In conjunction with Victorian Youth Week 2019, Cire Community School organised a Wellbeing Day which featured a wheeltalk basketball workshop at Kilsyth Basketball Centre.
The workshop was a great opportunity for students to experience what it is like to be wheelchair-bound and gain a greater understanding and empathy for people with limited mobility. The day also helped highlight there is a way to overcome obstacles in our lives and be resilient through adversity.
Overall the experience was very empowering and developed a great sense of gratitude, empathy and wellbeing among students.
The following feedback from students demonstrates the benefit of the experience:
Asharnte. As part of Wellbeing Day we had a Wheelchair Basketball workshop at Kilsyth Basketball Centre with Gary. Gary suffered a workplace injury about 30 years ago when he fell from a height and landed badly on his back. A very sports-oriented person, Gary has a special bike where he lays down and usually goes for a 4-5 hour ride each day. Gary is in a wheelchair and still competes in many different sports which sets a good example to kids who don’t do sports when they are completely capable. Gary is a great role model to children and adults who have a disability.
Mahalia. We split up into teams of five so there were 10 players on the court. Each player was given a wheelchair and it only took me a few minutes to get the hang of using it. I found it easy, enjoyable and overall a worthwhile experience.
In a letter of thanks to Basketball Victoria/Disability sport Australia, Michaela said the following:
Overall wheelchair basketball was a fun and enjoyable experience. It was great to see students go out of their comfort zone and join in on an exhilarating team effort. It was refreshing to arrive onsite and just be able to practice using the wheelchairs with no 20-minute explanation. The only complaint I have is that it wasn’t long enough. The game was entertaining and I would go again.
Our facilitator had an interesting story to tell and helped make the experience all the more enjoyable on the court. He told us about how he became a paraplegic and gave us some cautionary advice about thinking about every action you take as you never know how you might wake up the next day. This really resonated with me.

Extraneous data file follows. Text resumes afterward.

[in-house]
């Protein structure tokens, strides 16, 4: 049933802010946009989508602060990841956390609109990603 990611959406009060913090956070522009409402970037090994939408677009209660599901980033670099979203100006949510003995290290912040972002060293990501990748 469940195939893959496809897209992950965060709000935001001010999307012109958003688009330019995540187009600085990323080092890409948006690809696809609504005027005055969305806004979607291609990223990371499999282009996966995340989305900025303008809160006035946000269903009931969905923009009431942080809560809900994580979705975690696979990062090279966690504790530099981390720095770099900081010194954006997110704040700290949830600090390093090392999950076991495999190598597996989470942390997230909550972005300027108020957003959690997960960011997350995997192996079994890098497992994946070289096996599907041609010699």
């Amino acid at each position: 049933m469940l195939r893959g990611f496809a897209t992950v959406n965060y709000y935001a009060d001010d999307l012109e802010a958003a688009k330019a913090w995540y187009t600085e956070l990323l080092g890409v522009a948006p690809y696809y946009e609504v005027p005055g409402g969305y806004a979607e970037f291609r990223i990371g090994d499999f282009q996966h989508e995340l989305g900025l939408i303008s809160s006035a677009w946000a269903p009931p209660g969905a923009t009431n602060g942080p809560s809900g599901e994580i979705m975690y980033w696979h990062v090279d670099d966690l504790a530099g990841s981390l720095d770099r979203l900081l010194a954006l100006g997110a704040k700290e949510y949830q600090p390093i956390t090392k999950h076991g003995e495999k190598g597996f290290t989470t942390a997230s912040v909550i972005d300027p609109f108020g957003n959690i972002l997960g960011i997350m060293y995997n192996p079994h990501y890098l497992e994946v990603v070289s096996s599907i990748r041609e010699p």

I’d like to thank you for this experience and the opportunity to play basketball, in wheelchairs.
The wheeltalk experience was one of a number of thought-provoking wellbeing workshops at Cire Community School’s Wellbeing Festival. Students were able to choose workshops that would help them ‘grow’ and be stretched. The workshops were both informative and challenging.
The workshops were run by professionals and covered family conflict, managing ‘big feelings’, masculinity and femininity, managing anxiety and depression and legal content about the rights and responsibilities of adolescents. Students also were able to be part of a session on sleep, safety and respect, help seeking and coping skills. This session used a number of practical activities and examples to engage students in thinking through some of these important topics.
A big thank you to Eastern Access Children’s Health (EACH), Eastern Centre Against Sexual Assault (ECASA), Eastern Legal, Anglicare, Inspiro and Eastern Domestic Violence Outreach Service(EDVOS) for their support with this event.